Blog icon

By Jeda Palmer 23 November 2022 3 min read

Improved access to soil data will have benefits beyond the farm. Image: CSIRO/Stuart Walmsley.

Soil is important, especially for growing our food

Soil is critical for Australian farmers to grow our food. A dynamic and living environment, soil provides a source of nutrients and water and the structural support for plants to grow and systems to flourish.

From Western Australia’s sandy soils to Queensland’s black cracking clays, agricultural soils around Australia vary considerably. Different soils need different management practices to sustain and improve them. For example, some soil could benefit by adding organic matter to make it more fertile. However, other soil could be improved by using minimal cultivation to reduce compaction.

By improving their soil, farmers can increase the amount of food they can grow. This doesn’t just benefit farmers. It can also help the environment, by creating healthier soil ecosystems and minimising environmental degradation including erosion.

Farmers and land managers regularly make decisions around how best to increase agricultural productivity. The health of the soil is often at the centre of this decision making. Soil health and productivity is vital for their business and their future. To be able to make the best decisions, farmers need timely and relevant soil data, information, and expertise.

Currently soil data are collected by different organisations, using different methods and stored in different ways. This can make the information difficult to access, compare and use. Nationally-consistent, timely and accessible soil data is important to support effective land development and management decisions.

ANSIS will provide users with access to soil data from across Australia.

A new soil data and information system

CSIRO is using novel processes and technologies to develop the Australian National Soil Information System (ANSIS). This new system will improve online access and use of shared, nationally consistent soil data and information.

“Improving access to soil data and information is key to sustainably managing Australia’s soil,” says CSIRO soil scientist and Manager of National Soil Information, Peter Wilson.

“Productive, healthy and resilient soil means more economic, environmental and social benefits. Not just for farmers, but for the wider Australian community.”

The new system will have tools and applications, for example online soil maps, that enable discovery, visualisation, and use of soil data and information products. The data that will sit behind these tools and applications will be federated (standardised) from different sources such as state governments and the agricultural industry, or from a central source such as historical CSIRO soil data.

It will see soil data and information standards that allow national data integration and interoperability, encouraging better collaboration through improved governance and protocols.

“The data in the new system will be trusted, high quality, easy to access and use and publicly available – it will be a one stop shop to find out about soil data and information across Australia”, says Mr Wilson.

For more than three decades, CSIRO has played a key role in developing and delivering soil information systems. This work provides a strong foundation from which to build this new improved ANSIS system. In the current project, CSIRO is collaborating with government, research organisations, industry, the private sector, and the community.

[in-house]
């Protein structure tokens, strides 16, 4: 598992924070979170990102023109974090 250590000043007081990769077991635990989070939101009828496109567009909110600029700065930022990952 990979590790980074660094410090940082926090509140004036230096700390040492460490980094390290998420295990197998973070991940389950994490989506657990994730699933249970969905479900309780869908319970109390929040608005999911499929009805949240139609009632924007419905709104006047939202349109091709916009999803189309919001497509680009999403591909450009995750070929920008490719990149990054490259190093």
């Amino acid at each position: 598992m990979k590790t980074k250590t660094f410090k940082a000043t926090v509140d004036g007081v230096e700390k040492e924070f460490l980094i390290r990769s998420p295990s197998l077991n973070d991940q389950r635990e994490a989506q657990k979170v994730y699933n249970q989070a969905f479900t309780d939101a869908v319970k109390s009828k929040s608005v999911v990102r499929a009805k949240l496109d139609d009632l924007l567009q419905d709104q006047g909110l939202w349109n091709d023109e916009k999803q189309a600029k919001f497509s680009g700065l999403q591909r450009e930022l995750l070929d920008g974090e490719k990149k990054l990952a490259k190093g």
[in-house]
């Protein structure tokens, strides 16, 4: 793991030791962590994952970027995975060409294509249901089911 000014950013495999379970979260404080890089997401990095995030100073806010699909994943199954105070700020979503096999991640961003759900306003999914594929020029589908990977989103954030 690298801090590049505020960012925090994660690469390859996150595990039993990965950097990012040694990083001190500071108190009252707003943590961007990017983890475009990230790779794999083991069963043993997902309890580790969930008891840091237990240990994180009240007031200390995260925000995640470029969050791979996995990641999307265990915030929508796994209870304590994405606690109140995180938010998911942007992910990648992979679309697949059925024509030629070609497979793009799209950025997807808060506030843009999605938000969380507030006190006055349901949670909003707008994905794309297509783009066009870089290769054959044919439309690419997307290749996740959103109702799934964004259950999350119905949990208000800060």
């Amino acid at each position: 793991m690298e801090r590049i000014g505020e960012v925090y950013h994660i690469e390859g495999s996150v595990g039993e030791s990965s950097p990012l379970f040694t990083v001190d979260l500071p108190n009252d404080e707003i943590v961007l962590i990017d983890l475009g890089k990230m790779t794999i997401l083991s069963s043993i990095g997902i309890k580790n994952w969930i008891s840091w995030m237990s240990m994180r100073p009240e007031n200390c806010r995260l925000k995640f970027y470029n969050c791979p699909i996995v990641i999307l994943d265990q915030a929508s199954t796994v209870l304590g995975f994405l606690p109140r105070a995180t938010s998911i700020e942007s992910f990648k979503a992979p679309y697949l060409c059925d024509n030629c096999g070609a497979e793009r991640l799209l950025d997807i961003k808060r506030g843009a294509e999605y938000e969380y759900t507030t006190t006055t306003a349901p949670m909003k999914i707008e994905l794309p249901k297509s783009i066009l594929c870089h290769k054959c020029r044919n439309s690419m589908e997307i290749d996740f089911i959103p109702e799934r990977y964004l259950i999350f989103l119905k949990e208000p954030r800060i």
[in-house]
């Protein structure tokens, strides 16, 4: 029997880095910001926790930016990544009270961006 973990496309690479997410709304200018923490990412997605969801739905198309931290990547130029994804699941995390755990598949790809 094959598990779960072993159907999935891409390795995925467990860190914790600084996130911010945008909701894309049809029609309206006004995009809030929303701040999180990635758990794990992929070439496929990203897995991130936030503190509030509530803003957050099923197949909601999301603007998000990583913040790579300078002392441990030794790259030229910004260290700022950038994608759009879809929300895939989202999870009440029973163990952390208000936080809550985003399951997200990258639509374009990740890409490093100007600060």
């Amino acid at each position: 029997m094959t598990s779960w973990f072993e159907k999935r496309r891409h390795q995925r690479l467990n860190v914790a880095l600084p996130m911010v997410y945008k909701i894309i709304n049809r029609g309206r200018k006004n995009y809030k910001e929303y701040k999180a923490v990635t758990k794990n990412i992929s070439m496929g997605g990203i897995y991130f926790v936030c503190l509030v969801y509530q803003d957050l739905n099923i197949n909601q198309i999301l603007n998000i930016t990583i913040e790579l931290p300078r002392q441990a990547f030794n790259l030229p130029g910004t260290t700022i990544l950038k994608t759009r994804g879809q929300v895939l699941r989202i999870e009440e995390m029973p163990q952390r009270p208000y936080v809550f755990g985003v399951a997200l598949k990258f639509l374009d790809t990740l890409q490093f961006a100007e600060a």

Farmers, land managers and policy makers will all have access to information to improve decision making.

Helping us all better understand soil

While some land managers already collect soil data on their farms, that data is not always used to its full potential.

By using the new soil information system, farmers, agricultural advisors and the agricultural industry will have access to more and improved soil data and be better placed to sustainably manage the soil on which they rely.

For example, by using a new benchmarking tool that uses ANSIS data, farmers and their agricultural advisors will be able to compare the condition of their soil with a similar soil type or other soils in their region. They could then use this information to assess the impact of their current land management practices or to consider opportunities for change and improvement. Land managers will be able to monitor how their soil has changed over time and utilise data to look at the best model for environmentally friendly and sustainable soil management and to gain required finance and market access credentials.

The new soil information system is not just for farmers, agricultural advisors and the agricultural sector. It will help all Australians to better understand the importance of soil. It will enable them to make better decisions about managing this precious natural resource.

For example, ANSIS will enable researchers to better understand the way our soil works, its role in climate change adaptation and mitigation, and the impact that we are having on soil.

It can provide policy makers with data and information to inform decision making. This information can underpin effective policies and programs to ensure our soil is sustainably used and enhanced for future generations.

ANSIS will be available from 2023. Check out for more information.

Contact us

Find out how we can help you and your business. Get in touch using the form below and our experts will get in contact soon!

CSIRO will handle your personal information in accordance with the Privacy Act 1988 (Cth) and our Privacy Policy.

First name must be filled in

Surname must be filled in

I am representing *

Please choose an option

Please provide a subject for the enquriy

0 / 100

We'll need to know what you want to contact us about so we can give you an answer

0 / 1900

You shouldn't be able to see this field. Please try again and leave the field blank.